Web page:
Stochastic Bookmark

abstruse unfinished commentary

about correspondence


Recent translations

Fernando Pessoa (Richard Zenith trans & ed), A Little Larger Than the Entire Universe Selected Poems (Penguin '06)
Zenith brings more to the fore of four of Pessoa's personages: Alberto Caeiro, Ricardo Reis, Alvaro de Campos, and 'himself'. While his prior collection, Fernando Pessoa & Co., is better overall (and atypically was my introduction, rather than the better-known The Book of Disquiet of Bernardo Soares), this nonoverlapping selection provides more depth via their production into the heteronyms (particularly de Campos) which are themselves a crucial aspect of Pessoa's literary accomplishment, not that the poems don't stand well by themselves (though some here are fragmentary, but then, so too was Pessoa). Pessoa's innovations to Portuguese poetics owe something to his familiarity with English (though his English writing is atavistic) and perhaps this eases translation; his last written words were in English, "I know not what tomorrow will bring," the day before his death.

Borislav Pekić (S.Dickey & B.Rakić trans), How to Quiet a Vampire A Sotie (Northwestern '05)
A personality at war with itself, Konrad Rutkowski, a medieval historian whose past as a Gestapo Obersturmführer catches up in a case of mistaken identity (you've got the wrong man!), rationalization buttressed by an arsenal of Western rationality (philosophy, historiography) in letters written to a distant brother-in-law, wrapped in commentary (preface, footnotes) by investigatory narrator Pekić, along with appendices of interrogation as mock Socratic dialogue (yeah, I'm lookin' at you, JH -- the chess thing doesn't work quite so well here either) and nihilistic Tractatus. Good and evil: Hegelian thesis and antithesis not synthesizing, but compromising. Ambitious but not without flaws, though these hardly detract from the overall effect. Pekic's widow started a blog this spring (English/Serbian), including excerpts from the intro and novel.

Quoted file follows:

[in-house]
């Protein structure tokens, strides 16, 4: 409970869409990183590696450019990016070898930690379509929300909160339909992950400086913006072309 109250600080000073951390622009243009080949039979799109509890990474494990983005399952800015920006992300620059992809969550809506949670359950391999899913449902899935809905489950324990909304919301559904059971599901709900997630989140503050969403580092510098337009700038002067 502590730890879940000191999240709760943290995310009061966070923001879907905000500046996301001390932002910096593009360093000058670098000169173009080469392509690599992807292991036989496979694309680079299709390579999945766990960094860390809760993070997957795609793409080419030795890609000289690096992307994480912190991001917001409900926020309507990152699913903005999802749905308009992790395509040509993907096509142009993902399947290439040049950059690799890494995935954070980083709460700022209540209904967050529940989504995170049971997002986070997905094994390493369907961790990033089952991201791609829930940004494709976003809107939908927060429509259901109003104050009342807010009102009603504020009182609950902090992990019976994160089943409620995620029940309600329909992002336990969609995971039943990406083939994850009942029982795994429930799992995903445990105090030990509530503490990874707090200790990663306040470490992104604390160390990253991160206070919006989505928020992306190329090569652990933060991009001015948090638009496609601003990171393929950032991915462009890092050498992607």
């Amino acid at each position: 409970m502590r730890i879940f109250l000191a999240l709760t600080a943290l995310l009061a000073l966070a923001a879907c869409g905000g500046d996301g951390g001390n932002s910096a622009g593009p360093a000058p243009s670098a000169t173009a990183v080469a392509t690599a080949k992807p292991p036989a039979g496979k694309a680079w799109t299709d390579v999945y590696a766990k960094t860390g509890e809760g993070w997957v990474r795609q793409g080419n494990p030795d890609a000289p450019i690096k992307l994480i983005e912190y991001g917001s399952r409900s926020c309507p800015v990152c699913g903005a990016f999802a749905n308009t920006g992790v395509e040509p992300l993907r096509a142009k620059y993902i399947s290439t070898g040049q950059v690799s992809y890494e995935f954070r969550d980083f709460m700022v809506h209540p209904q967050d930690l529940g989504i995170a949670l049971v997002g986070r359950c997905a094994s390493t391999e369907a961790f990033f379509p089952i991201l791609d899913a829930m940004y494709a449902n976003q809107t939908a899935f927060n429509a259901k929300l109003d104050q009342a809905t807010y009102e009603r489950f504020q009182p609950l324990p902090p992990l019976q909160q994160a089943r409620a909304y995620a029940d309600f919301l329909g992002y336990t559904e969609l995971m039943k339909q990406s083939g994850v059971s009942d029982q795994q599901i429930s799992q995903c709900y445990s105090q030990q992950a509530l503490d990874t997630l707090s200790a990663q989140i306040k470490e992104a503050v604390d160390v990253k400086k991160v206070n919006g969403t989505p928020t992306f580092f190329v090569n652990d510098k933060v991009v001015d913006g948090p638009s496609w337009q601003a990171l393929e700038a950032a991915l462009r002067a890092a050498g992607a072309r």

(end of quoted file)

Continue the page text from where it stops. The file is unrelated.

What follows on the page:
Peter Weiss (Joachim Neugroschel trans), The Aesthetics of Resistance Vol. I (Duke '05)
Western tradition, primarily as evinced in art, provide the frame and commentary for preWWII European leftist politics; the problems of artistic and political representation intertwine amid the fractures at the base of civilization. Top marks per Complete Review: "The Aesthetics of Resistance proves that a book can be political and convince aesthetically [pace Nabokov]. Weiss does more than that even: his novel is a superior piece of art, a fusion of subject, content, and presentation that succeeds on every level." I doubted this assessment in the middle, after a strong start, but an equally strong ending convinced; V. I works stand-alone, but I want to know what I have to do to get to V II & III Englished. The only flaw in this volume is Frederic Jameson's prefatory blatherings, which, if they belonged at all, belonged afterwords, but they don't (unless ironically). Weiss is better known for Marat/Sade but deserves to be better known for this.


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